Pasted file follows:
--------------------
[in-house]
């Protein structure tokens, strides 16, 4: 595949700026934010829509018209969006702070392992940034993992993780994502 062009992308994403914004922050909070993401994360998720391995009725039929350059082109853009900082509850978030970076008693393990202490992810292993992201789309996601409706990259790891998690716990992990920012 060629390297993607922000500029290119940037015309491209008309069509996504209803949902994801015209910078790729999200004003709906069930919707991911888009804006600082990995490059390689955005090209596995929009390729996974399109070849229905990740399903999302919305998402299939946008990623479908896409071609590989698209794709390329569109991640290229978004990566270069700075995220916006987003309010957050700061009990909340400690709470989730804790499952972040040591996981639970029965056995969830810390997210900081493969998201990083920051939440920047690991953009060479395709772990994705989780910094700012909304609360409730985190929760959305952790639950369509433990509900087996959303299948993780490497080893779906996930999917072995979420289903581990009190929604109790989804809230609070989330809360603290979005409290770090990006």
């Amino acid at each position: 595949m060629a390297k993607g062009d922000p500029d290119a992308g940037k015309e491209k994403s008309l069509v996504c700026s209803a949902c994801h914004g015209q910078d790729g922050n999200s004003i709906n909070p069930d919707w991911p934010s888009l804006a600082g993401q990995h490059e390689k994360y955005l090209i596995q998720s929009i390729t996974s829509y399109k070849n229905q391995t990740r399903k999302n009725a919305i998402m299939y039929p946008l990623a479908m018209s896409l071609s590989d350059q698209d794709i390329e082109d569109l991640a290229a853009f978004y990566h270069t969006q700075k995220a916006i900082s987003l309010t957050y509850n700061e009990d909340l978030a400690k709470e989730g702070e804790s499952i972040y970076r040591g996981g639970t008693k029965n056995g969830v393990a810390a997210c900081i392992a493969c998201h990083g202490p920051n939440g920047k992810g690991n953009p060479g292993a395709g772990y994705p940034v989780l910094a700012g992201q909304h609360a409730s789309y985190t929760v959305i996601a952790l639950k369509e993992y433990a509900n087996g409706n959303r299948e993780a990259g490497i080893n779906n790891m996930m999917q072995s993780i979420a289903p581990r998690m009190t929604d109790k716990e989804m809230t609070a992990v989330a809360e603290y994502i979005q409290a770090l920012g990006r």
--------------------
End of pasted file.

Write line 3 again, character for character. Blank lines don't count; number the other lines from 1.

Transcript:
């Amino acid at each position: 595949m060629a390297k993607g062009d922000p500029d290119a992308g940037k015309e491209k994403s008309l069509v996504c700026s209803a949902c994801h914004g015209q910078d790729g922050n999200s004003i709906n909070p069930d919707w991911p934010s888009l804006a600082g993401q990995h490059e390689k994360y955005l090209i596995q998720s929009i390729t996974s829509y399109k070849n229905q391995t990740r399903k999302n009725a919305i998402m299939y039929p946008l990623a479908m018209s896409l071609s590989d350059q698209d794709i390329e082109d569109l991640a290229a853009f978004y990566h270069t969006q700075k995220a916006i900082s987003l309010t957050y509850n700061e009990d909340l978030a400690k709470e989730g702070e804790s499952i972040y970076r040591g996981g639970t008693k029965n056995g969830v393990a810390a997210c900081i392992a493969c998201h990083g202490p920051n939440g920047k992810g690991n953009p060479g292993a395709g772990y994705p940034v989780l910094a700012g992201q909304h609360a409730s789309y985190t929760v959305i996601a952790l639950k369509e993992y433990a509900n087996g409706n959303r299948e993780a990259g490497i080893n779906n790891m996930m999917q072995s993780i979420a289903p581990r998690m009190t929604d109790k716990e989804m809230t609070a992990v989330a809360e603290y994502i979005q409290a770090l920012g990006r």